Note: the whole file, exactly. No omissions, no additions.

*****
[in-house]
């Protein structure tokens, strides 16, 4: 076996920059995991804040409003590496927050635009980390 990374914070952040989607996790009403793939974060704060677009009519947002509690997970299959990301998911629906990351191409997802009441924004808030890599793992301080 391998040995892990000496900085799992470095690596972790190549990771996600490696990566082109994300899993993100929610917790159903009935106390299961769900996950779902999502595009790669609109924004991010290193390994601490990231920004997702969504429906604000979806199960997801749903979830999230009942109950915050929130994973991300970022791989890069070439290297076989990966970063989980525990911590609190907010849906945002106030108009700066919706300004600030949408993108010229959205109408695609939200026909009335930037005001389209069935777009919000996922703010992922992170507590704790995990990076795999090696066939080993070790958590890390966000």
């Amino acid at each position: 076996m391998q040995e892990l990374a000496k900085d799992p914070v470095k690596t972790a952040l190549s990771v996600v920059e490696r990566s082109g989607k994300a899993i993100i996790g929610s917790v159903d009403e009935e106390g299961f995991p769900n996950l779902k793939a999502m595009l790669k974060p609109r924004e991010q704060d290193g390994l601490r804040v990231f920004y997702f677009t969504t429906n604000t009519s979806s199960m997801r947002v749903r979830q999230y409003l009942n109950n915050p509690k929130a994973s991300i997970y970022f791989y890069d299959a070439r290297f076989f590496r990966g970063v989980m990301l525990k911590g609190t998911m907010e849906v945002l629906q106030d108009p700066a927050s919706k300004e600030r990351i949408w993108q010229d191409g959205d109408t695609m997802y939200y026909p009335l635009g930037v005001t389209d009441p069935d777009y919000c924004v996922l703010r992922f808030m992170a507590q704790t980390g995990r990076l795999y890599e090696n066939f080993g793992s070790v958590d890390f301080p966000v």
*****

[in-house]
């Protein structure tokens, strides 16, 4: 076996920059995991804040409003590496927050635009980390 990374914070952040989607996790009403793939974060704060677009009519947002509690997970299959990301998911629906990351191409997802009441924004808030890599793992301080 391998040995892990000496900085799992470095690596972790190549990771996600490696990566082109994300899993993100929610917790159903009935106390299961769900996950779902999502595009790669609109924004991010290193390994601490990231920004997702969504429906604000979806199960997801749903979830999230009942109950915050929130994973991300970022791989890069070439290297076989990966970063989980525990911590609190907010849906945002106030108009700066919706300004600030949408993108010229959205109408695609939200026909009335930037005001389209069935777009919000996922703010992922992170507590704790995990990076795999090696066939080993070790958590890390966000």
């Amino acid at each position: 076996m391998q040995e892990l990374a000496k900085d799992p914070v470095k690596t972790a952040l190549s990771v996600v920059e490696r990566s082109g989607k994300a899993i993100i996790g929610s917790v159903d009403e009935e106390g299961f995991p769900n996950l779902k793939a999502m595009l790669k974060p609109r924004e991010q704060d290193g390994l601490r804040v990231f920004y997702f677009t969504t429906n604000t009519s979806s199960m997801r947002v749903r979830q999230y409003l009942n109950n915050p509690k929130a994973s991300i997970y970022f791989y890069d299959a070439r290297f076989f590496r990966g970063v989980m990301l525990k911590g609190t998911m907010e849906v945002l629906q106030d108009p700066a927050s919706k300004e600030r990351i949408w993108q010229d191409g959205d109408t695609m997802y939200y026909p009335l635009g930037v005001t389209d009441p069935d777009y919000c924004v996922l703010r992922f808030m992170a507590q704790t980390g995990r990076l795999y890599e090696n066939f080993g793992s070790v958590d890390f301080p966000v």